What is a combi boiler? 

Combi boilers are one of the most popular types of boiler in the UK. Also known as combination boilers, they act as both water heaters and a central heating boiler without the need for additional water storage systems.
Their compact nature means they’re perfect for small to medium-sized homes, and this factor, combined with their simplicity makes them an ideal choice for many households.
Combi boiler with a blue background

How does a combi boiler work? 

Functioning as both a water heater and a central heating boiler, combi boilers can heat water directly from the mains when you turn on any hot tap in the system. They have two independent heat exchangers – one for the radiators and the other for the hot water supply. The primary heat exchanger focuses on your radiators and carries hot water around your home. The secondary exchanger is for heating the water that comes out of your taps. This heats an external clean water pipe that runs through the system, feeding it out to the taps in your home.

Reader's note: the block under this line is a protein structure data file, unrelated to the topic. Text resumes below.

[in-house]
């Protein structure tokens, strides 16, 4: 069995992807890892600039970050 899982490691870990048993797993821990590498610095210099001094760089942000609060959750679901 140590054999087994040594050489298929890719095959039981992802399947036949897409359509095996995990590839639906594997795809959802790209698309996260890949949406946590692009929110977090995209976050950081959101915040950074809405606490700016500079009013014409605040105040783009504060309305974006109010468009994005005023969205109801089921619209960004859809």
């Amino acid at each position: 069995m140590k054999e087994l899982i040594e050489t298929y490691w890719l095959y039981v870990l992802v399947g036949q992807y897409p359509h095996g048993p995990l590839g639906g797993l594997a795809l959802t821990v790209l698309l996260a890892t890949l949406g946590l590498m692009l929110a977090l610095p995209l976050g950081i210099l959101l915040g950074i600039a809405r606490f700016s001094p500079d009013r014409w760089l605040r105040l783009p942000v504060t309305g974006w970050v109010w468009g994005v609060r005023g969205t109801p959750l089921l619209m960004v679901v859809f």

Diagram of a house with a combi boiler setup

Condensing combi boilers

Condensing combi boilers are far more energy efficient than non-condensing, which are believed to account for around 16% of the world’s CO2 emissions. The heat exchangers in a condensing boiler recover more heat from the burning gas, which is then used to heat the water. As a result, they can be up to 25% more energy and cost efficient than their non-condensing counter-parts.

It is now compulsory that all new boilers must be condensing.

 

Pros and cons of a combi boiler

Benefits of a combi boiler

  • They're generally very economical and energy efficient, as the water for your home is heated instantly, meaning you can have a hot shower without having to pre-heat the water.
  • They’re compact, so perfect for smaller homes with little or no loft space – many other boilers require hot water storage tanks.
  • Installation is often cheaper, as less pipework is required to feed hot water and warmth around your home.
  • They’ll be easier to get fitted - most boiler engineers are trained to repair them as they’re so common.

Disadvantages of a combi boiler

  • You may suffer from reduced water pressure if you’re using multiple taps and/or the shower at the same time; which could be an issue for larger households or with homes that have to cater for several people.
  • There are several moving parts in the boiler unit, meaning there’s more chances for something to go wrong than with a conventional boiler.